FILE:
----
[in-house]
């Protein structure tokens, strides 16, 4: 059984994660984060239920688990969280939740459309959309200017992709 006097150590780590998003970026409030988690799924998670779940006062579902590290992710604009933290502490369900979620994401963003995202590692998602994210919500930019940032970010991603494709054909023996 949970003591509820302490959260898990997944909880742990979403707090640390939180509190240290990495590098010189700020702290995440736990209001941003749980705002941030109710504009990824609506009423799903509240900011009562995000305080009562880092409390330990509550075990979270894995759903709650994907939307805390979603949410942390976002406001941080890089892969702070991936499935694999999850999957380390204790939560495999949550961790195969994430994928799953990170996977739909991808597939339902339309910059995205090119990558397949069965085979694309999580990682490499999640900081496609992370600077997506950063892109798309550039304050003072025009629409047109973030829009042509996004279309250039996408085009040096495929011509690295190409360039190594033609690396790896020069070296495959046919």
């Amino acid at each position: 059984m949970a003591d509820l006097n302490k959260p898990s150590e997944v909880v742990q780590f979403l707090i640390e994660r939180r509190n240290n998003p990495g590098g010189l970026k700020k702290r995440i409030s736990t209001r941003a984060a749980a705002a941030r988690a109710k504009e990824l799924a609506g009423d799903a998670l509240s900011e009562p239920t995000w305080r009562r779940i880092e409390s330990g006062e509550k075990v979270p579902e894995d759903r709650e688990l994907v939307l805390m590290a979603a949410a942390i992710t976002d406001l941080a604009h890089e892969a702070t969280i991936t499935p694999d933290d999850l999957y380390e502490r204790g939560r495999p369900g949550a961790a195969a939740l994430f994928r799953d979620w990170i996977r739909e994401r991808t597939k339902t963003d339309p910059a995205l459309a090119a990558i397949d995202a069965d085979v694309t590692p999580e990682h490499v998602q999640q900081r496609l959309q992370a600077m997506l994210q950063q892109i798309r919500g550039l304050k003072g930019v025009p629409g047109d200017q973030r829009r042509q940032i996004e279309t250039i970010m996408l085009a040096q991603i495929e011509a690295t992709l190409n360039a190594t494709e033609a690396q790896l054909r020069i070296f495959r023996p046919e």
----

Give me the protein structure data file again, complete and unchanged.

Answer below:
[in-house]
């Protein structure tokens, strides 16, 4: 059984994660984060239920688990969280939740459309959309200017992709 006097150590780590998003970026409030988690799924998670779940006062579902590290992710604009933290502490369900979620994401963003995202590692998602994210919500930019940032970010991603494709054909023996 949970003591509820302490959260898990997944909880742990979403707090640390939180509190240290990495590098010189700020702290995440736990209001941003749980705002941030109710504009990824609506009423799903509240900011009562995000305080009562880092409390330990509550075990979270894995759903709650994907939307805390979603949410942390976002406001941080890089892969702070991936499935694999999850999957380390204790939560495999949550961790195969994430994928799953990170996977739909991808597939339902339309910059995205090119990558397949069965085979694309999580990682490499999640900081496609992370600077997506950063892109798309550039304050003072025009629409047109973030829009042509996004279309250039996408085009040096495929011509690295190409360039190594033609690396790896020069070296495959046919």
């Amino acid at each position: 059984m949970a003591d509820l006097n302490k959260p898990s150590e997944v909880v742990q780590f979403l707090i640390e994660r939180r509190n240290n998003p990495g590098g010189l970026k700020k702290r995440i409030s736990t209001r941003a984060a749980a705002a941030r988690a109710k504009e990824l799924a609506g009423d799903a998670l509240s900011e009562p239920t995000w305080r009562r779940i880092e409390s330990g006062e509550k075990v979270p579902e894995d759903r709650e688990l994907v939307l805390m590290a979603a949410a942390i992710t976002d406001l941080a604009h890089e892969a702070t969280i991936t499935p694999d933290d999850l999957y380390e502490r204790g939560r495999p369900g949550a961790a195969a939740l994430f994928r799953d979620w990170i996977r739909e994401r991808t597939k339902t963003d339309p910059a995205l459309a090119a990558i397949d995202a069965d085979v694309t590692p999580e990682h490499v998602q999640q900081r496609l959309q992370a600077m997506l994210q950063q892109i798309r919500g550039l304050k003072g930019v025009p629409g047109d200017q973030r829009r042509q940032i996004e279309t250039i970010m996408l085009a040096q991603i495929e011509a690295t992709l190409n360039a190594t494709e033609a690396q790896l054909r020069i070296f495959r023996p046919e």